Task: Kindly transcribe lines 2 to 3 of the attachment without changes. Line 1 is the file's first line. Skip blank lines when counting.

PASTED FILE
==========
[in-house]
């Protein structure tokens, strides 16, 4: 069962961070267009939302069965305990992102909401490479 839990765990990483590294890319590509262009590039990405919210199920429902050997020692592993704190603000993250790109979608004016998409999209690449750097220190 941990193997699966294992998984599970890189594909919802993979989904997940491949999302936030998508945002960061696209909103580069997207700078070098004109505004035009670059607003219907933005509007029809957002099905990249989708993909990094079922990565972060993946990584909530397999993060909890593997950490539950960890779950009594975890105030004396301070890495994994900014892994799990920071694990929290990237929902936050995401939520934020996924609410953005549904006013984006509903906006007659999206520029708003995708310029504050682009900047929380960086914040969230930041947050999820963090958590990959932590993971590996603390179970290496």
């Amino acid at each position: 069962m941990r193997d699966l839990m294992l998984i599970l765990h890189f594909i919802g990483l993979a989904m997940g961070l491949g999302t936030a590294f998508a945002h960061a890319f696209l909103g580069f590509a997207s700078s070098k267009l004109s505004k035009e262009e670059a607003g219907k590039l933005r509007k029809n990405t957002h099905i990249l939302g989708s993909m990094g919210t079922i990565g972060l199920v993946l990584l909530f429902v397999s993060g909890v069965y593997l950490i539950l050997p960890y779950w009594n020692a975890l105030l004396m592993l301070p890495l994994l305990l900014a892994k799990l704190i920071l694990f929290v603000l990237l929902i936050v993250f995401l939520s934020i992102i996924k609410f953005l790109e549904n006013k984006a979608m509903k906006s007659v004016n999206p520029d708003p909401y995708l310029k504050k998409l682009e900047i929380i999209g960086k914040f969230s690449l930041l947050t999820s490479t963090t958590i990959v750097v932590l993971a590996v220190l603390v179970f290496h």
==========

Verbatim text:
């Protein structure tokens, strides 16, 4: 069962961070267009939302069965305990992102909401490479 839990765990990483590294890319590509262009590039990405919210199920429902050997020692592993704190603000993250790109979608004016998409999209690449750097220190 941990193997699966294992998984599970890189594909919802993979989904997940491949999302936030998508945002960061696209909103580069997207700078070098004109505004035009670059607003219907933005509007029809957002099905990249989708993909990094079922990565972060993946990584909530397999993060909890593997950490539950960890779950009594975890105030004396301070890495994994900014892994799990920071694990929290990237929902936050995401939520934020996924609410953005549904006013984006509903906006007659999206520029708003995708310029504050682009900047929380960086914040969230930041947050999820963090958590990959932590993971590996603390179970290496």
């Amino acid at each position: 069962m941990r193997d699966l839990m294992l998984i599970l765990h890189f594909i919802g990483l993979a989904m997940g961070l491949g999302t936030a590294f998508a945002h960061a890319f696209l909103g580069f590509a997207s700078s070098k267009l004109s505004k035009e262009e670059a607003g219907k590039l933005r509007k029809n990405t957002h099905i990249l939302g989708s993909m990094g919210t079922i990565g972060l199920v993946l990584l909530f429902v397999s993060g909890v069965y593997l950490i539950l050997p960890y779950w009594n020692a975890l105030l004396m592993l301070p890495l994994l305990l900014a892994k799990l704190i920071l694990f929290v603000l990237l929902i936050v993250f995401l939520s934020i992102i996924k609410f953005l790109e549904n006013k984006a979608m509903k906006s007659v004016n999206p520029d708003p909401y995708l310029k504050k998409l682009e900047i929380i999209g960086k914040f969230s690449l930041l947050t999820s490479t963090t958590i990959v750097v932590l993971a590996v220190l603390v179970f290496h």